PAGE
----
Living a life with Prader-Willi Syndrome

Taylor Borgen, daughter of Craig and Rebecca Borgen, is 10 months old this week.

Borgen girl

Posted on 6/7/14

By Dee Entzi

She’s starting to crawl and is growing like every other healthy child her age should be; but unlike most children, it has been a fight for Taylor and her family to keep her healthy and happy. 8 days after the Borgens welcomed their little girl into the world on August 1 of last year, they were given the sad news that their daughter had been diagnosed with Prader-Willi syndrome. After her delivery, Taylor responded like most healthy new babies, but within 24 hours her responsiveness had changed; she was no longer crying, hadn’t opened her eyes, and had no interest in nursing. Altru, in Grand Forks, began running several tests on Taylor but were unable to come up with an answer for her condition. By day 3, they had exhausted all their efforts and made the decision to transfer little Taylor to Rochester, Minn. for further tests and treatment, where she was later diagnosed.

Prader-Willi syndrome (PWS) is the most common known genetic cause of life-threatening obesity in children. Although the cause is complex, it results from an abnormality on the 15th chromosome. It occurs in males and females equally and in all races. Relevant estimates have ranged from one in every 8,000 children to one in every 25,000 with the most likely figure being one in 15,000. PWS typically causes low muscle tone, short stature if not treated with growth hormones, incomplete sexual development, and a chronic feeling of hunger that, coupled with a metabolism that utilizes drastically fewer calories than normal, can lead to excessive eating and life-threatening obesity. There is currently no cure for this disease, but the Borgens, along with every other family affected by PWS, are hopeful that someday it will come to an end.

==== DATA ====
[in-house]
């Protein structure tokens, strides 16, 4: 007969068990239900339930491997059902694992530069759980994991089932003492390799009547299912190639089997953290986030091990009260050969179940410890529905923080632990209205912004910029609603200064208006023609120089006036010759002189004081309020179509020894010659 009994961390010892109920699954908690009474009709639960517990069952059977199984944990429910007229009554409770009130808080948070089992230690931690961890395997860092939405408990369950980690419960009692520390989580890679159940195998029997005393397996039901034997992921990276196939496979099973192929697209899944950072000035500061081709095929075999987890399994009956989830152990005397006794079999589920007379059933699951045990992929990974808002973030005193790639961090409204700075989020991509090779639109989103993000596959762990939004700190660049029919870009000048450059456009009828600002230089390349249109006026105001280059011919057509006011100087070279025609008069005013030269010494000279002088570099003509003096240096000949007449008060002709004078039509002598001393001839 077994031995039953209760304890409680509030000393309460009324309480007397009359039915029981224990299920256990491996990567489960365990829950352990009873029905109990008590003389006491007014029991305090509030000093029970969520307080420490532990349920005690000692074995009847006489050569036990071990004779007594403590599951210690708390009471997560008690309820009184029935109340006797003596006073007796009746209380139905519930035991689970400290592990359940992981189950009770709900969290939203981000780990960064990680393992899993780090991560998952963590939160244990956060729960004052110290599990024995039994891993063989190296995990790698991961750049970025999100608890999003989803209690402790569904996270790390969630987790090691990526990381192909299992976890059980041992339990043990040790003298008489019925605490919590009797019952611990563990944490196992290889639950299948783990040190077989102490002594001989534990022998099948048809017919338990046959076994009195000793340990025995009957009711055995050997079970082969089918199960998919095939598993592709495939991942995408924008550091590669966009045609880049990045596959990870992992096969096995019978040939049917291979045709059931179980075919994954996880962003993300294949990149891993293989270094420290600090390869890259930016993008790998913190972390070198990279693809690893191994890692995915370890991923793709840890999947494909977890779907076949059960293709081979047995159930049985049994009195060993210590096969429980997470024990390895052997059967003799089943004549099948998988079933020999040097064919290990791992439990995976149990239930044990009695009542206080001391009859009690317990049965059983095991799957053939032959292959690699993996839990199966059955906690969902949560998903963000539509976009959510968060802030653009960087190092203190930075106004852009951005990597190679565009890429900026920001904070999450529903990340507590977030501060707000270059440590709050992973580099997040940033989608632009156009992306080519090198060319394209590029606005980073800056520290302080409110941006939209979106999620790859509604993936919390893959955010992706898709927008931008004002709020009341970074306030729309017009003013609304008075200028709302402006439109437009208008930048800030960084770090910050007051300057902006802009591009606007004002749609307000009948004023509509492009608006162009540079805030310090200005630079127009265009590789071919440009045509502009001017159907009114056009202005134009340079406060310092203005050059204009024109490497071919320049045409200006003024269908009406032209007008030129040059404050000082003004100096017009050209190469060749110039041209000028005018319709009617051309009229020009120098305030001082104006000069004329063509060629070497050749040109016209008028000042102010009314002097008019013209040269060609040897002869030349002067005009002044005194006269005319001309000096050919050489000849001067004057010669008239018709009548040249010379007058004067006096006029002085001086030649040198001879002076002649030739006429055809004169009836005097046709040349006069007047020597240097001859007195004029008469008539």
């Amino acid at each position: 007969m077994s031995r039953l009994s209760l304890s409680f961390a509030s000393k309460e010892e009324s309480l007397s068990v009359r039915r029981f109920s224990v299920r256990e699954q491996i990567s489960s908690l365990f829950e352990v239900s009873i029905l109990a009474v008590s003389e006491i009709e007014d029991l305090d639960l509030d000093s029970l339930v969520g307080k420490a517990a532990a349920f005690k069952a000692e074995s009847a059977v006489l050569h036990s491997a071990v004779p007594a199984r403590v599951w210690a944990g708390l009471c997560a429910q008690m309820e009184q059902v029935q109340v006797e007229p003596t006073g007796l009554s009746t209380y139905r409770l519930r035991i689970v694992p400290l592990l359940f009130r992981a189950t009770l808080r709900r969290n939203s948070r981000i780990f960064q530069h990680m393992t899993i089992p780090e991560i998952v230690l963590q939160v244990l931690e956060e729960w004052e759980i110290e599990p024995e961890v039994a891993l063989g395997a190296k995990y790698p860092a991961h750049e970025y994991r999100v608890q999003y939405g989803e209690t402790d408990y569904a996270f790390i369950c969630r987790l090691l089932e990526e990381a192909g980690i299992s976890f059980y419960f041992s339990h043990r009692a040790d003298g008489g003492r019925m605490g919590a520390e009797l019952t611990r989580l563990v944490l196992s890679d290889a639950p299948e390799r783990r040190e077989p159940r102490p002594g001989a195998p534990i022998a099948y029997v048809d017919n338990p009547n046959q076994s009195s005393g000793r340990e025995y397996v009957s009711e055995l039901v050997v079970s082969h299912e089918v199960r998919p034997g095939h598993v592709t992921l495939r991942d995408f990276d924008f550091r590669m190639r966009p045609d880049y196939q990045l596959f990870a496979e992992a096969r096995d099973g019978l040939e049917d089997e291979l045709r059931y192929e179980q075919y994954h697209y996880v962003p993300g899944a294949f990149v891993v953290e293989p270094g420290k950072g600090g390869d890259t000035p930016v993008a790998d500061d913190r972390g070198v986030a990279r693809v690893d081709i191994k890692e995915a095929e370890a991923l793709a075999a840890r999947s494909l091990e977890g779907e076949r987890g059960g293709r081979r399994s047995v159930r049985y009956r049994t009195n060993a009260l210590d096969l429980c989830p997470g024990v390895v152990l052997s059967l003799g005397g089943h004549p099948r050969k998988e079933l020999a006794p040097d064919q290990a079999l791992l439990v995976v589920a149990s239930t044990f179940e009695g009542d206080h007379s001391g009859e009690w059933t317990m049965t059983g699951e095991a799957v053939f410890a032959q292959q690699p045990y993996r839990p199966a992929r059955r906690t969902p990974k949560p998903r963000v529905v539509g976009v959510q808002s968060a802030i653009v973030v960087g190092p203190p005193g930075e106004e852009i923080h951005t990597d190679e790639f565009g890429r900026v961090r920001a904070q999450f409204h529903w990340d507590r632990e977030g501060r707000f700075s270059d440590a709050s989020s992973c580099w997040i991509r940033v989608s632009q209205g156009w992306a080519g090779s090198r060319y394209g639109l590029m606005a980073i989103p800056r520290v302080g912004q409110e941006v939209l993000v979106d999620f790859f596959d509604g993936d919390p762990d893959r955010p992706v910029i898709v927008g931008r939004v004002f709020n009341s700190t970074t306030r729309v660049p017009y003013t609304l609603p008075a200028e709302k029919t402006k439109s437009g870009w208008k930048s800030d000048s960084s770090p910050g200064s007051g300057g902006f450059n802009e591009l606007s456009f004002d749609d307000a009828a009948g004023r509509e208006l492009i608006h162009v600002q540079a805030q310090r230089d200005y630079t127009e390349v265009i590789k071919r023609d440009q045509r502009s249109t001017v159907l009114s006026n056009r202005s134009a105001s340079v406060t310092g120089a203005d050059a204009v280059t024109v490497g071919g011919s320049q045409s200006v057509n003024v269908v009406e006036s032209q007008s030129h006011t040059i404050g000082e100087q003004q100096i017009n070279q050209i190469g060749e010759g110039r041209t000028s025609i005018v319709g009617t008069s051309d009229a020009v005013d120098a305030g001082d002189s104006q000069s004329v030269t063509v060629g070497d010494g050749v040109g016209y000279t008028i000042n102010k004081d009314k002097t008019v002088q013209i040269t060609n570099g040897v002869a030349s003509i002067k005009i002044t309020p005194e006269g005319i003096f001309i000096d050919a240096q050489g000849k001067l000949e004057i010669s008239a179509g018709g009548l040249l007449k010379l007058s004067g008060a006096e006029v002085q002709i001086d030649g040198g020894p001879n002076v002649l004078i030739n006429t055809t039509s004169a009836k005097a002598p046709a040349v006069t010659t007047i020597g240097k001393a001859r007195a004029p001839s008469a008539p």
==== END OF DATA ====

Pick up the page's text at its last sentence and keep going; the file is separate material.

“When we found out Taylor’s diagnosis, we were obviously sad. No one wants to be told that their kid won’t be ‘normal’, this word now has no meaning to me,” states Rebecca Borgen. She continued, “We went through a grieving process; losing a child we thought we were going to have, but now we are so grateful for the beautiful little fighter we were given. We do believe that God gave her to us for a special reason.”

Since being diagnosed, Taylor’s family has fought hard to make her life as easy and happy as possible. She is currently on several medications and visits many doctors regularly to keep her on track, but is doing well. Though the family is thrilled with her growth thus far, they know that as she grows she will most likely face challenges from possible cognitive or developmental delays but the family remains optimistic and is dedicated to this fight.

“Because Taylor is doing so well, it’s easy to forget about the struggles she will have in her life,” states Rebecca Borgen, “I think my husband and I have handled everything well and just deal with everything as it comes. Our families have done well, too.”

May was PWS awareness month and the family continued to spread awareness and educate people on the disease that has changed their life. They will continue their fundraising and awareness efforts in July with a 5k walk/run in honor of Taylor. The event will take place on July 19 at the Legion baseball field. Registration will begin at 8:30 a.m., the kiddie race will start at 9:30 a.m., and the 5k is at 10:00 a.m. There will also be several activities for kids at the event. Registration fee will be a free will donation with all proceeds going towards Prader-Willi syndrome research. For more information on the event or to pre-register, contact Rebecca Borgen at 701-382-9726 or Jacy Borgen at 701-370-1333.